Looking ahead to 2007 for investment strategies can seem somewhat daunting. But now is the time to plan out your investment portfolio moves for the next 12 months or so. MarketWatch offers 10 investment strategy ideas for the New Year. Some of them include adding media stocks to your investment portfolio, as well as technology and military stocks. Also, Japanese consumer stocks are considered undervalued, but have potential for growth. The, key, though, according to the article which focuses on investment strategies offered by Merrill, is as follows:
The 10 themes that Richard Bernstein, Merrill’s chief investment strategist, and colleague Kari Pinkernell outlined in a report to clients this week all share a common goal: Finding industries and companies at attractive valuations that can grow earnings against the backdrop of a coming worldwide economic slowdown.
“Although it is getting harder to find growth themes that have not already been exploited because of the continued abundance of liquidity and leverage, we do offer several growth themes that we feel have an unrecognized twist,” the report notes.
The Merrill strategists foresee an anemic economy impacting energy and commodity prices and big-ticket consumer spending, creating a “Darwinistic” market where “survival of the fittest determines stock market performance.” In this case, “fittest” applies to large companies in developed markets with strong financial health and a global footprint.
The main obstacle to growth is that short-term interest rates are higher than long-term rates, the Merrill report explains. Typically, this topsy-turvy situation, known as an inverted yield curve, has resulted in weaker corporate profits.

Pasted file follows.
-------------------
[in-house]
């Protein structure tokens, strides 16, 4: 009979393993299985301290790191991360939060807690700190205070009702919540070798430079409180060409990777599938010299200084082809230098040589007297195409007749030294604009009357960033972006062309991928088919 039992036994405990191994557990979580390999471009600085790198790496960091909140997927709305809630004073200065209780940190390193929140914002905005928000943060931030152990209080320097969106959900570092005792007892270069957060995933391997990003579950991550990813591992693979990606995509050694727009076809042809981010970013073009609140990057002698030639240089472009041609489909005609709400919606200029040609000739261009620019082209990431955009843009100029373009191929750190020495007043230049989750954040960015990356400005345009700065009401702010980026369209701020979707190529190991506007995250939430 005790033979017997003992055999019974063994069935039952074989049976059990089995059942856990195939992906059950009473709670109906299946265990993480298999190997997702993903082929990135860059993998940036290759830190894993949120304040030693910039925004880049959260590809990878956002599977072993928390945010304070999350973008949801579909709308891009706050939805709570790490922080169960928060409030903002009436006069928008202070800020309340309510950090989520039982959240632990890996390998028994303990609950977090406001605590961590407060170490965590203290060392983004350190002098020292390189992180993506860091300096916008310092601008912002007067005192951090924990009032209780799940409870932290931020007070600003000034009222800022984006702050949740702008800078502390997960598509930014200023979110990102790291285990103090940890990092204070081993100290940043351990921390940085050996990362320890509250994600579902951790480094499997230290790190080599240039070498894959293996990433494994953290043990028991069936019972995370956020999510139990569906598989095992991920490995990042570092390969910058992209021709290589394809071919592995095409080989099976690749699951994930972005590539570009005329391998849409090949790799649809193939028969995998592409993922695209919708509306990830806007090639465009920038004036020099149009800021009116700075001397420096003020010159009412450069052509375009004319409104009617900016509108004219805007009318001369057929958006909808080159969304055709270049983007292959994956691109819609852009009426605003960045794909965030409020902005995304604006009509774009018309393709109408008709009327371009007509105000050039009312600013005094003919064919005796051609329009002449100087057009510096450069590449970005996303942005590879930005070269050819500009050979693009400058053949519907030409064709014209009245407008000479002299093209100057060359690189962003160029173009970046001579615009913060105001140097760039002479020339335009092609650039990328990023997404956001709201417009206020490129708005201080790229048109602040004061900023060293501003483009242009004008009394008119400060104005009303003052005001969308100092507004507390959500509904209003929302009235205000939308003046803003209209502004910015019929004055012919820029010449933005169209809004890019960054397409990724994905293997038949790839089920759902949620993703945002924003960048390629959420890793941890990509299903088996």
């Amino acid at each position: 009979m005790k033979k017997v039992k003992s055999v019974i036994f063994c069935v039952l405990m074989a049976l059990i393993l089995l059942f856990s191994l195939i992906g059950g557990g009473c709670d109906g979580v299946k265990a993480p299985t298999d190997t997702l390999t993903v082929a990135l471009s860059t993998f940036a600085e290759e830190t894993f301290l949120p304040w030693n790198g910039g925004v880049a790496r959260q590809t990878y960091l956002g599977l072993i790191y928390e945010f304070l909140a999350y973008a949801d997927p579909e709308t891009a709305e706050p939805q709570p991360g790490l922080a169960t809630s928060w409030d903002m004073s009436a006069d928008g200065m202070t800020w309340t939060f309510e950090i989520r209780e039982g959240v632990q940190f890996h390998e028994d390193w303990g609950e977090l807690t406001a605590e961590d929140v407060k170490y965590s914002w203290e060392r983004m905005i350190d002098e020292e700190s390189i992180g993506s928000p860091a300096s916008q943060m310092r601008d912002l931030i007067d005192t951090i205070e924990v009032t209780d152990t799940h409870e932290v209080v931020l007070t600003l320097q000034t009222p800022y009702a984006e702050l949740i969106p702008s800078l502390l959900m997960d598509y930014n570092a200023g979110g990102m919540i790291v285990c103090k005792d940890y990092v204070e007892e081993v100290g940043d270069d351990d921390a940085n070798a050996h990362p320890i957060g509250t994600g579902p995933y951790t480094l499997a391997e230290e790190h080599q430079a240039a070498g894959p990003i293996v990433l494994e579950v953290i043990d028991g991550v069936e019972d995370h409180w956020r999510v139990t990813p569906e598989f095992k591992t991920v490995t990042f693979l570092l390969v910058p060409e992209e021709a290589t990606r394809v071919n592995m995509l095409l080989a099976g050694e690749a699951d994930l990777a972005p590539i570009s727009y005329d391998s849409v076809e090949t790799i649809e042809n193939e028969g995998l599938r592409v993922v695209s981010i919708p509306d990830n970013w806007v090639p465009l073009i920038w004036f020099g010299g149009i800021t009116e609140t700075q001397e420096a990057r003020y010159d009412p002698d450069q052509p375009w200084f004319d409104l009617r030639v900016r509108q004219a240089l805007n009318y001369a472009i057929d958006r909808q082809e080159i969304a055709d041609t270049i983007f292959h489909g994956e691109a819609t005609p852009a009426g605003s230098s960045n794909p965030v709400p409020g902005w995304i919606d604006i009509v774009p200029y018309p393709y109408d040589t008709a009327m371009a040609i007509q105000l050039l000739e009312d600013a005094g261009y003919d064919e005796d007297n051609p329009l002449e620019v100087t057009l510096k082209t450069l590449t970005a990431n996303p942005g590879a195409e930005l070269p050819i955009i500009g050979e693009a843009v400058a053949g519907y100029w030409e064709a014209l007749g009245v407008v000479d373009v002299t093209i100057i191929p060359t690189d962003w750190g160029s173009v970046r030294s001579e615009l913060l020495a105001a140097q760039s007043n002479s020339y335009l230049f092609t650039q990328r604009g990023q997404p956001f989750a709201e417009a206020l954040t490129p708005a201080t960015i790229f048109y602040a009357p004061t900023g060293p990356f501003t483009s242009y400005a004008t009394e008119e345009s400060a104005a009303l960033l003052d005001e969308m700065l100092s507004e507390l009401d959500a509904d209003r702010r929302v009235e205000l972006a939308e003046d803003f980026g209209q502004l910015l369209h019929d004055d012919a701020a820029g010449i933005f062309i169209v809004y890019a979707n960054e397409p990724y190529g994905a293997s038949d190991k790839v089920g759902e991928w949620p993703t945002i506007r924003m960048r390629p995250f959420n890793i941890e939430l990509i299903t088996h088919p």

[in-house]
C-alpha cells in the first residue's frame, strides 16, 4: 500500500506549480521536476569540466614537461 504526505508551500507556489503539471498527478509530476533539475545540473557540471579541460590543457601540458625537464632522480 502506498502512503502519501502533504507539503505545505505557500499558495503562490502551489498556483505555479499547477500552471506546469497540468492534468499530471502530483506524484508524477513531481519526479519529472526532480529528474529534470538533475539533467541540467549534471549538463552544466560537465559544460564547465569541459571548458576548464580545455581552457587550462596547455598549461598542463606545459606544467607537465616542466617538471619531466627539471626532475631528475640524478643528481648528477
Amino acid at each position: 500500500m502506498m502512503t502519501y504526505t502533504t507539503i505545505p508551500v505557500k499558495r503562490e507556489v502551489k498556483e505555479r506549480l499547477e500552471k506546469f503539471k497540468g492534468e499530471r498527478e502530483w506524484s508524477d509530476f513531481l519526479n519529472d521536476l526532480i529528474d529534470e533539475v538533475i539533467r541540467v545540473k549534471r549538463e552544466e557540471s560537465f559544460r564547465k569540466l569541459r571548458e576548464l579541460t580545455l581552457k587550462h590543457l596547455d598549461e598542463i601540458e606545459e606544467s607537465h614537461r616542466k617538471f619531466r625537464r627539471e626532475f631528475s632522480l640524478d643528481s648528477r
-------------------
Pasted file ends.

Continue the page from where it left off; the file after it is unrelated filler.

“Every yield curve inversion since 1966 has been followed by a profits recession,” the Merrill report says.
In the hunt for earnings growth next year, the Merrill strategists suggest that investors consider the following: large-cap stocks over small-caps, and developed markets over emerging markets; technology, media and defense stocks; triple-A rated corporate bonds; non-U.S. stocks that pay dividends; and Japanese consumer stocks.
Conversely, the strategists recommend that investors reduce portfolio exposure to these areas: retailers, with the exception of discount retailers; financial stocks, except for multiline insurers; and commodity and energy stocks.
So there you have it. Some investing ideas for the year ahead. But, as always, it is important to remember that market predictions have a way of going awry, and that any investment carries with it the risk of losing money.